Later, when Kenny is being pulled under the water by the whirlpool current, he really believes he sees the Wool Pooh swim up and grab him: "he was big and gray with hard square-looking fingers. [...] He grabbed my leg and started pulling me down" (13.50). Kenny believes that Byron saves him by fighting off the Wool Pooh underwater. And when the bomb goes off at the church, Kenny believes that he was supposed to fight the Wool Pooh in order to get Joey back.

How's that for a wild imagination?

All We Need is Love

What Kenny wants more than anything is to have a loving relationship with Byron. Think about it: the few times throughout the book that Byron is friendly toward Kenny clearly light this kid up. The sad thing is these instances are so rare and short-lived that Kenny can't even really enjoy them:

• "Byron was being too nice, so I knew something bad was about to happen" (6.57).
• "I wasn't used to being this friendly with Byron so I guess I was kind of nervous and 'didn't really know what we should talk about" (6.61).
• I got a huge smile! This was a perfect day! But like always, By ruined it" (6.63).

Poor Kenny. Byron has been such a bully to him for so long that neither of them really knows how to be friends. Then again, don't go thinking Kenny's a perfect angel in all of this. He's learned a few tricks from Byron, and he takes advantage of any opportunity to make fun of his brother, especially when he's in trouble.

Underneath all this tomfoolery though, Kenny really does want to understand Byron and get along with him. Unfortunately, it's not until Byron almost loses Kenny and then Joey in Birmingham that he starts to feel the same way. But hey, late is better than never. And we'll take it, because in the end, Byron finally does become the big brother Kenny has always needed. Not to mention he saves Kenny's life.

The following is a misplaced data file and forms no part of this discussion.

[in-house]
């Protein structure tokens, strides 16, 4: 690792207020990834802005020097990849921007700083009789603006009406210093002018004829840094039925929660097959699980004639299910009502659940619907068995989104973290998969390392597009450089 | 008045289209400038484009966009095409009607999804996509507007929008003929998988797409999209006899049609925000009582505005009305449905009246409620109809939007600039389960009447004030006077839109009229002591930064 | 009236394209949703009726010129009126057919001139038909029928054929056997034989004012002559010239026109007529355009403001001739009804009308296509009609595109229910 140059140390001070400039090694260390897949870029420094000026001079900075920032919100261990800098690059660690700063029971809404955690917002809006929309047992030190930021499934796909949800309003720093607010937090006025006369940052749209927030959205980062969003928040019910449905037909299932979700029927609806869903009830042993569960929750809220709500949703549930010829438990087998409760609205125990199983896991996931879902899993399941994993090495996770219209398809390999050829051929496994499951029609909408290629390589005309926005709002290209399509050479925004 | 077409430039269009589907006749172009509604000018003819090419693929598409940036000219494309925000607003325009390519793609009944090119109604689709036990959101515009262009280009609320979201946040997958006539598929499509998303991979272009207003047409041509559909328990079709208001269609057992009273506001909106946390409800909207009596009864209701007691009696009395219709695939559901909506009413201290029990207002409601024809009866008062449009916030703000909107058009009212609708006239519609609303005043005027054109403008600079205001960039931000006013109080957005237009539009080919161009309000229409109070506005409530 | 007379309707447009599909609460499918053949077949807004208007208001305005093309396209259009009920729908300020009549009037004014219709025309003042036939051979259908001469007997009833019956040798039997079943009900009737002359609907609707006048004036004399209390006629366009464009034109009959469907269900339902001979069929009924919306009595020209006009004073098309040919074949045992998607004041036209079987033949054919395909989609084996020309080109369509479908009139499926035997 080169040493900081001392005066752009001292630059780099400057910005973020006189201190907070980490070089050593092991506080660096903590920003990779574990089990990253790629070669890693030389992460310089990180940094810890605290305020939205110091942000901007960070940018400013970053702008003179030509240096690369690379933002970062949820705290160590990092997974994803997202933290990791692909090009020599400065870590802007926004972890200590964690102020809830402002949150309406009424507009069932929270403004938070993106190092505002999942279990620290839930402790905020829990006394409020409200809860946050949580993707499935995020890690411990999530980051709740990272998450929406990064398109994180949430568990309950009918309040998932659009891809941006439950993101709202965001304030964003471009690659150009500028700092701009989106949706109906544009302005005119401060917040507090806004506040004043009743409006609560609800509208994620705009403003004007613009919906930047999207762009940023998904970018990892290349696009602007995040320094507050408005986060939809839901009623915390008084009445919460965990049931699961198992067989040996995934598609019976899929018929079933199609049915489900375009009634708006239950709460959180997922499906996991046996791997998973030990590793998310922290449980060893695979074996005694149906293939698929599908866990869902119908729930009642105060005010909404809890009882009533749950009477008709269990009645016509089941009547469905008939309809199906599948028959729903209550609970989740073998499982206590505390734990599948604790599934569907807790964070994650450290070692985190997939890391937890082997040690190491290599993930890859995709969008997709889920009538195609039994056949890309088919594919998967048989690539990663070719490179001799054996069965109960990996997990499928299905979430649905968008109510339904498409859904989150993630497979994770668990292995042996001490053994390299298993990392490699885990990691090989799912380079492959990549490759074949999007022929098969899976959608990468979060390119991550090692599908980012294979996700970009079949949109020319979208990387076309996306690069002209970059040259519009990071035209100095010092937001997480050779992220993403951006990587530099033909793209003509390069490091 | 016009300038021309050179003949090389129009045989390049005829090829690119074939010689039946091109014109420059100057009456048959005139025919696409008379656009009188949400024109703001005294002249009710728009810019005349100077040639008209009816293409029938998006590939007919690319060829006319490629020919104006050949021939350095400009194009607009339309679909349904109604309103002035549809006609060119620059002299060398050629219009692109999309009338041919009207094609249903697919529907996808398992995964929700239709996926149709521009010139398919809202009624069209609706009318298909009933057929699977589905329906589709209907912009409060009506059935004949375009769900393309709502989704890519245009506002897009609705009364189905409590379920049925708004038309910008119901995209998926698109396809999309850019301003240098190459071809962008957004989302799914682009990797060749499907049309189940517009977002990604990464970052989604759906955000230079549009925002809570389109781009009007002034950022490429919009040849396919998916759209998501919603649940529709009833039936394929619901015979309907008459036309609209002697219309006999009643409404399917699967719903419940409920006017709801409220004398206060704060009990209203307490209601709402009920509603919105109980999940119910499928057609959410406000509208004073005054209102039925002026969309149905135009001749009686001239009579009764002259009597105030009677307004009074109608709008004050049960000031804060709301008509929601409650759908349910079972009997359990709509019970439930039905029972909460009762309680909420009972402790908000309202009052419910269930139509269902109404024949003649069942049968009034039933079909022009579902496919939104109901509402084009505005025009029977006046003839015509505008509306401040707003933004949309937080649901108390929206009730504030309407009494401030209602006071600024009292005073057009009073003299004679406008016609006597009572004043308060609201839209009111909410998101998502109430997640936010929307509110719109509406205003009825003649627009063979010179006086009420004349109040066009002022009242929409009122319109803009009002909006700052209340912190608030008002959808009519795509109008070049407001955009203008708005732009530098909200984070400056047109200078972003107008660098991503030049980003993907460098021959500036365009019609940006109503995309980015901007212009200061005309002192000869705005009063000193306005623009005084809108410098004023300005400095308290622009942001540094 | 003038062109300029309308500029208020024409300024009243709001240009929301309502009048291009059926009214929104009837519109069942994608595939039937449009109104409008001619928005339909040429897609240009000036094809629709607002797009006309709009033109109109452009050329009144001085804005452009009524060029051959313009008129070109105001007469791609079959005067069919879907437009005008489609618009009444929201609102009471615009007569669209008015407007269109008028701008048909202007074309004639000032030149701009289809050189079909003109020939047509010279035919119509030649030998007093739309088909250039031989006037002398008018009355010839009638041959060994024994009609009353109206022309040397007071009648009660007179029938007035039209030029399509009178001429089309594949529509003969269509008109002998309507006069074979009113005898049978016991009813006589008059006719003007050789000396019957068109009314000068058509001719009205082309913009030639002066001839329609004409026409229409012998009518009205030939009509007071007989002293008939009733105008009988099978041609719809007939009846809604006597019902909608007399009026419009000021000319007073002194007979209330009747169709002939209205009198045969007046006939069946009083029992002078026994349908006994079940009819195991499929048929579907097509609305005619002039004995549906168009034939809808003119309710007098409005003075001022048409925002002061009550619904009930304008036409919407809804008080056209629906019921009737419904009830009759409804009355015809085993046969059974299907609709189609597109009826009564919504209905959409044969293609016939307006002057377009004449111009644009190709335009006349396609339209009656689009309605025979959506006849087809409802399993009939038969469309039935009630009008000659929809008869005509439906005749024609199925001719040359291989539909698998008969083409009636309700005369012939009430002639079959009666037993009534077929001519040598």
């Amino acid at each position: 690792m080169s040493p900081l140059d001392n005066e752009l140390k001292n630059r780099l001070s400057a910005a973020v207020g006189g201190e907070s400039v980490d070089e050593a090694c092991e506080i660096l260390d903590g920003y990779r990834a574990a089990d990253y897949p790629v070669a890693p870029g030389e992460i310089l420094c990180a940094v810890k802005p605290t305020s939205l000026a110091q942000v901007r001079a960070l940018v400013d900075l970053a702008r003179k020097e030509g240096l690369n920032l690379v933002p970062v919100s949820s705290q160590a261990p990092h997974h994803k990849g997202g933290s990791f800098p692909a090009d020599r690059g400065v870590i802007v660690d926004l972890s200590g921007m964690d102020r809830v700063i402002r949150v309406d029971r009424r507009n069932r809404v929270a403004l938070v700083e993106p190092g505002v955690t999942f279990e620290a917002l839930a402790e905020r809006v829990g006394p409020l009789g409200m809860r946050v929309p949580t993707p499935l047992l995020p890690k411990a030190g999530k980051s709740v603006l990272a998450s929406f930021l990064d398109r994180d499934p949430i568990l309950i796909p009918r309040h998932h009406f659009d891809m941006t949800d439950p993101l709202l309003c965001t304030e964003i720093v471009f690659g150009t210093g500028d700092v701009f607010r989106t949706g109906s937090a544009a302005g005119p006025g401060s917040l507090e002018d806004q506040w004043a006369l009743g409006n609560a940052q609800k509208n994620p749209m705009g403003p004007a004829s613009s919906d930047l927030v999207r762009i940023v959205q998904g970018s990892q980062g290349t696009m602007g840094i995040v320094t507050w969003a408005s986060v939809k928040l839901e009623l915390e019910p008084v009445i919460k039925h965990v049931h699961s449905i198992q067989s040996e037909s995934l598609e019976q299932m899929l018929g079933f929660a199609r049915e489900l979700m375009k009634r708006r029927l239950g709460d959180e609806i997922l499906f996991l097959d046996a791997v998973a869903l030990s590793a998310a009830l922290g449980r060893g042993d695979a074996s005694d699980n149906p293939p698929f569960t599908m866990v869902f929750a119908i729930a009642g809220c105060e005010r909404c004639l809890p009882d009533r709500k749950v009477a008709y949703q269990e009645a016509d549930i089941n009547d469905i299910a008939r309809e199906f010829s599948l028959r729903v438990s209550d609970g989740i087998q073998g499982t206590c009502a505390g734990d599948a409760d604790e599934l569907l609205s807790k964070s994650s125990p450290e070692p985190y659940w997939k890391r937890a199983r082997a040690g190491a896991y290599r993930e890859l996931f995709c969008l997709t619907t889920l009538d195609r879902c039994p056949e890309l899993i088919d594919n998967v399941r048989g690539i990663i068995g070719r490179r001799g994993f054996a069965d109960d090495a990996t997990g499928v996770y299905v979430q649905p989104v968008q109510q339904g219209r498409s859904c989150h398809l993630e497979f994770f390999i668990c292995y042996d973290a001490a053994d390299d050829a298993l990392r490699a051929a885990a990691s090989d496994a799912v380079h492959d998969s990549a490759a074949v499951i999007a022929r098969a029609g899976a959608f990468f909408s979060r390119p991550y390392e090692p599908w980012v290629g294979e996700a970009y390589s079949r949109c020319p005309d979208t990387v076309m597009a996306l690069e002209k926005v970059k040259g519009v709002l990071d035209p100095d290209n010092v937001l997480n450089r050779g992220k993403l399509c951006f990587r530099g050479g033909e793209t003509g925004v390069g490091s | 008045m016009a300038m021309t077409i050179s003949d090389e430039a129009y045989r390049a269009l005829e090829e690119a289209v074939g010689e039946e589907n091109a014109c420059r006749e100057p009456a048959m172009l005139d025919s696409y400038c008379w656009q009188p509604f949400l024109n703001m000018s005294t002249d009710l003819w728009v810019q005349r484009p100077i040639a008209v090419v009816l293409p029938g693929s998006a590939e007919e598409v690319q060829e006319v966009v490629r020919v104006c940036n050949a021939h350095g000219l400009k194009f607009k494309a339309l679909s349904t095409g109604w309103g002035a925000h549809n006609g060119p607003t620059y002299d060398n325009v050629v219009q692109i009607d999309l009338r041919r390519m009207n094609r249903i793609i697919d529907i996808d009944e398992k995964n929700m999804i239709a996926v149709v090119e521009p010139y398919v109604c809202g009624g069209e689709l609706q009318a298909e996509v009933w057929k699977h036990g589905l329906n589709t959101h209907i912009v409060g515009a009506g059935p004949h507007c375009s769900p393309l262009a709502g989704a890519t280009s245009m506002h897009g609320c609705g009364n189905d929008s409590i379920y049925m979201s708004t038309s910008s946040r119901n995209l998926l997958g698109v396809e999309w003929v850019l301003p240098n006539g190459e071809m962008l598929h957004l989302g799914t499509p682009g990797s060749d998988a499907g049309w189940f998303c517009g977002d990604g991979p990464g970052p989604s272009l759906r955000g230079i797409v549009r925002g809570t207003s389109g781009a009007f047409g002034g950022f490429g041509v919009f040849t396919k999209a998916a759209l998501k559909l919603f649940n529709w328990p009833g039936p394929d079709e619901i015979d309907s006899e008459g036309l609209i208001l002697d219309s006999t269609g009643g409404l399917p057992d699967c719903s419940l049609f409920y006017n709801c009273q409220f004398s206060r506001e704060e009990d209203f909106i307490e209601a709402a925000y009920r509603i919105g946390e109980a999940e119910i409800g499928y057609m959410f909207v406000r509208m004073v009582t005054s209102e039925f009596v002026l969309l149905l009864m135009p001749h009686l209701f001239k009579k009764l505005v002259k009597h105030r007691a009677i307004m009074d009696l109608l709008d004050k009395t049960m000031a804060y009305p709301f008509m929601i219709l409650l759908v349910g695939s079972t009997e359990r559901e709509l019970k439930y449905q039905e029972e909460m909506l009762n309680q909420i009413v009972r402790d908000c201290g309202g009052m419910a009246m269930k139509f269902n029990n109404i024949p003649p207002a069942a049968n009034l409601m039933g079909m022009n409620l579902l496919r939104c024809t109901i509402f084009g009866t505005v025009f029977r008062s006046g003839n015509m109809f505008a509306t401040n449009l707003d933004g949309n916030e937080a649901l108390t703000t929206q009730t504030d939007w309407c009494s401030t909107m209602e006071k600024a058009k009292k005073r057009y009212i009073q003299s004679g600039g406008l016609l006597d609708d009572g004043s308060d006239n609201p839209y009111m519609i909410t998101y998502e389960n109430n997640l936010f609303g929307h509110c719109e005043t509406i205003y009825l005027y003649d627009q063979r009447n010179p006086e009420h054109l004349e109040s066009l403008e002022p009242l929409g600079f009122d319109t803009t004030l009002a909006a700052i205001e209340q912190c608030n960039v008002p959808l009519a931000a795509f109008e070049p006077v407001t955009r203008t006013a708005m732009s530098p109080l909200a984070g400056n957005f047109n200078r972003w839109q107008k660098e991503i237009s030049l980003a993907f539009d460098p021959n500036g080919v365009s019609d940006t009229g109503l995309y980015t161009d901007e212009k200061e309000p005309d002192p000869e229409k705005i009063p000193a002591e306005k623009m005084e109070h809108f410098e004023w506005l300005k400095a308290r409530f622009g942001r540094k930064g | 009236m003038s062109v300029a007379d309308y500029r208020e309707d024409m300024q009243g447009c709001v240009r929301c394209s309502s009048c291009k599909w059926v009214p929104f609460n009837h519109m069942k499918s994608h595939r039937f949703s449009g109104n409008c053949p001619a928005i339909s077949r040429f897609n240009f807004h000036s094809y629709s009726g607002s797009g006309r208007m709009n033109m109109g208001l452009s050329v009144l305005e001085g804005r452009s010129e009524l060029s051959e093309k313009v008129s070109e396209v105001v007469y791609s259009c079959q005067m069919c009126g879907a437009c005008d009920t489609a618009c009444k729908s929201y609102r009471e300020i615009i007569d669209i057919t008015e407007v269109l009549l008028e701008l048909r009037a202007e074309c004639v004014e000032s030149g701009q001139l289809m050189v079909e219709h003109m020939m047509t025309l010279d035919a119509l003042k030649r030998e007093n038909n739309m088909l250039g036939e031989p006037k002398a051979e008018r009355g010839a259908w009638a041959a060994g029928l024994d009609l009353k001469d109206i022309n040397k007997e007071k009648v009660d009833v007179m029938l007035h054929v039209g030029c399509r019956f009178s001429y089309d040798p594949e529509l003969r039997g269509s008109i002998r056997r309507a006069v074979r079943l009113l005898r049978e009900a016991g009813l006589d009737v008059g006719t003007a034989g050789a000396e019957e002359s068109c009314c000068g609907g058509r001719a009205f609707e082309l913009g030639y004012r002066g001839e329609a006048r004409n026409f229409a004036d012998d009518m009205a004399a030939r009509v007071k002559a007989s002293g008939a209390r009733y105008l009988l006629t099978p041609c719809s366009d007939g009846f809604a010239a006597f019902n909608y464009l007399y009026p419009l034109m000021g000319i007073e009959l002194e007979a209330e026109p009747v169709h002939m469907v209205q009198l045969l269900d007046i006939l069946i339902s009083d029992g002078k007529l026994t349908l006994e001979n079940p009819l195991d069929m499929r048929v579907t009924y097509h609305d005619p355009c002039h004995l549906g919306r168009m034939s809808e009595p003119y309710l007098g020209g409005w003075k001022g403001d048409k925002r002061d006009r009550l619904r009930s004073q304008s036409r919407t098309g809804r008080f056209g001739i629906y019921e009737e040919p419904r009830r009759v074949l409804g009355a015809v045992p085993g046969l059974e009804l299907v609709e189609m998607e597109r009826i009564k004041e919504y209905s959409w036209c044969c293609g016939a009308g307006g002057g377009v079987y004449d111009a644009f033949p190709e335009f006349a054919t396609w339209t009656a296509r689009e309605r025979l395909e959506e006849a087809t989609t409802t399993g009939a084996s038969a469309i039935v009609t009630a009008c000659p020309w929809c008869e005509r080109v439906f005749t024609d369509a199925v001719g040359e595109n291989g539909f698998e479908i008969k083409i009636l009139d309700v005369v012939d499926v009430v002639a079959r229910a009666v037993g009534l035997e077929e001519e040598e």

He's Good, But He's Not Perfect

Overall, Kenny's a nice kid and a good friend. But early on, he has to learn a tough lesson about loyalty. Kenny is plagued by being the victim: he's Byron's victim at home and Larry Dunn's victim at school. So when Rufus shows up all raggedy and country, Kenny hopes that the other kids will pick on him for a while and leave Kenny alone.

Okay, so not exactly good will toward the new kid, but we can understand why Kenny would hope for a break from all the bullying. What's harder to understand is why Kenny would join in on laughing at Rufus when Larry Dunn makes fun of him for being poor. Yeah, not Kenny's finest hour and he almost loses his best friend, so what gives?

Well, Shmoop thinks it goes back to the fact that Kenny is always the victim. It's usually him that the other kids are laughing at, so when for once it isn't, the part of Kenny that's relieved someone else is getting picked on gets the better of him. But Kenny learns the hard way that he should have stood up for Rufus because it's better to get picked on along with your friend than to lose him altogether.

Fortunately, our man Kenny is a smart one, so once he learns something, the lesson sticks. In fact, what really has Kenny so upset after the bombing is that he thinks he was disloyal to Joey. We have a feeling Kenny's going to fight for his family for the rest of his life.

Kenny's Timeline
Next Page: Byron Watson
Previous Page: Quotes